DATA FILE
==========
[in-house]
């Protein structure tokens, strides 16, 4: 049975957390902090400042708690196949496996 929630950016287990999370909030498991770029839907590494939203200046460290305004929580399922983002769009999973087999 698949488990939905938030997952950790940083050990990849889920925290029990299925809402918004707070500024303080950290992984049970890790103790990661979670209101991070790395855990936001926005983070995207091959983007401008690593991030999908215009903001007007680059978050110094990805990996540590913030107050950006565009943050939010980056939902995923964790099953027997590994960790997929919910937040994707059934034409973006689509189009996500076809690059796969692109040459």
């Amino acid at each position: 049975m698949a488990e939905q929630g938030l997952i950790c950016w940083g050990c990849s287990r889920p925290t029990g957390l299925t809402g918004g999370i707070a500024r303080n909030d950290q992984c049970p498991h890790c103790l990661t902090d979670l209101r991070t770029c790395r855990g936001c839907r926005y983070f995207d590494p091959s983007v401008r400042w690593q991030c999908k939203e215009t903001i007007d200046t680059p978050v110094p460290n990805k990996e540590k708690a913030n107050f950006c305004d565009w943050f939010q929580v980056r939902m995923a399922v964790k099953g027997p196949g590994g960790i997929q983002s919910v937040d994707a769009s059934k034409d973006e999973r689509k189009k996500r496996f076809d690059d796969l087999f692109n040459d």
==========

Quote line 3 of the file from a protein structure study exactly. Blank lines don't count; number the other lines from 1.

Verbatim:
């Amino acid at each position: 049975m698949a488990e939905q929630g938030l997952i950790c950016w940083g050990c990849s287990r889920p925290t029990g957390l299925t809402g918004g999370i707070a500024r303080n909030d950290q992984c049970p498991h890790c103790l990661t902090d979670l209101r991070t770029c790395r855990g936001c839907r926005y983070f995207d590494p091959s983007v401008r400042w690593q991030c999908k939203e215009t903001i007007d200046t680059p978050v110094p460290n990805k990996e540590k708690a913030n107050f950006c305004d565009w943050f939010q929580v980056r939902m995923a399922v964790k099953g027997p196949g590994g960790i997929q983002s919910v937040d994707a769009s059934k034409d973006e999973r689509k189009k996500r496996f076809d690059d796969l087999f692109n040459d």